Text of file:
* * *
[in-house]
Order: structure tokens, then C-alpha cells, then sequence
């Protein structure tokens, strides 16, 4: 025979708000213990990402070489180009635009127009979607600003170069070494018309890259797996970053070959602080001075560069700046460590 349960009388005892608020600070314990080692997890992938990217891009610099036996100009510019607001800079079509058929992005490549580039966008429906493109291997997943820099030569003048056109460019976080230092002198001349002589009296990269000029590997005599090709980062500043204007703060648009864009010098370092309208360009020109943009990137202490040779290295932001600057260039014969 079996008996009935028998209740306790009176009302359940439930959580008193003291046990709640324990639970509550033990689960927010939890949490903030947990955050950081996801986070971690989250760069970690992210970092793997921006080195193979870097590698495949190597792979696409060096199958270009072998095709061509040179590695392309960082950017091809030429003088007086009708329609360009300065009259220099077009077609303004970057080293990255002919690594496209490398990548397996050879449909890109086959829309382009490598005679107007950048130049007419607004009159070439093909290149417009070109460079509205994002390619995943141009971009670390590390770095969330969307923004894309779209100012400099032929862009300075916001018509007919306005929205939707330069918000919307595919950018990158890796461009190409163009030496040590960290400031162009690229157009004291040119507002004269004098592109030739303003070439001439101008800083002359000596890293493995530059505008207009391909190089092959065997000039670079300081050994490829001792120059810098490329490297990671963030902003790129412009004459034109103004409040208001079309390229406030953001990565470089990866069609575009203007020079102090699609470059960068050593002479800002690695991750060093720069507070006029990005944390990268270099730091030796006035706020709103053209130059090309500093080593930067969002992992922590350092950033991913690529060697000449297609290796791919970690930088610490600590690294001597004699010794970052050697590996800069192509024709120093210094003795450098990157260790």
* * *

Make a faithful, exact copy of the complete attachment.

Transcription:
[in-house]
Order: structure tokens, then C-alpha cells, then sequence
């Protein structure tokens, strides 16, 4: 025979708000213990990402070489180009635009127009979607600003170069070494018309890259797996970053070959602080001075560069700046460590 349960009388005892608020600070314990080692997890992938990217891009610099036996100009510019607001800079079509058929992005490549580039966008429906493109291997997943820099030569003048056109460019976080230092002198001349002589009296990269000029590997005599090709980062500043204007703060648009864009010098370092309208360009020109943009990137202490040779290295932001600057260039014969 079996008996009935028998209740306790009176009302359940439930959580008193003291046990709640324990639970509550033990689960927010939890949490903030947990955050950081996801986070971690989250760069970690992210970092793997921006080195193979870097590698495949190597792979696409060096199958270009072998095709061509040179590695392309960082950017091809030429003088007086009708329609360009300065009259220099077009077609303004970057080293990255002919690594496209490398990548397996050879449909890109086959829309382009490598005679107007950048130049007419607004009159070439093909290149417009070109460079509205994002390619995943141009971009670390590390770095969330969307923004894309779209100012400099032929862009300075916001018509007919306005929205939707330069918000919307595919950018990158890796461009190409163009030496040590960290400031162009690229157009004291040119507002004269004098592109030739303003070439001439101008800083002359000596890293493995530059505008207009391909190089092959065997000039670079300081050994490829001792120059810098490329490297990671963030902003790129412009004459034109103004409040208001079309390229406030953001990565470089990866069609575009203007020079102090699609470059960068050593002479800002690695991750060093720069507070006029990005944390990268270099730091030796006035706020709103053209130059090309500093080593930067969002992992922590350092950033991913690529060697000449297609290796791919970690930088610490600590690294001597004699010794970052050697590996800069192509024709120093210094003795450098990157260790």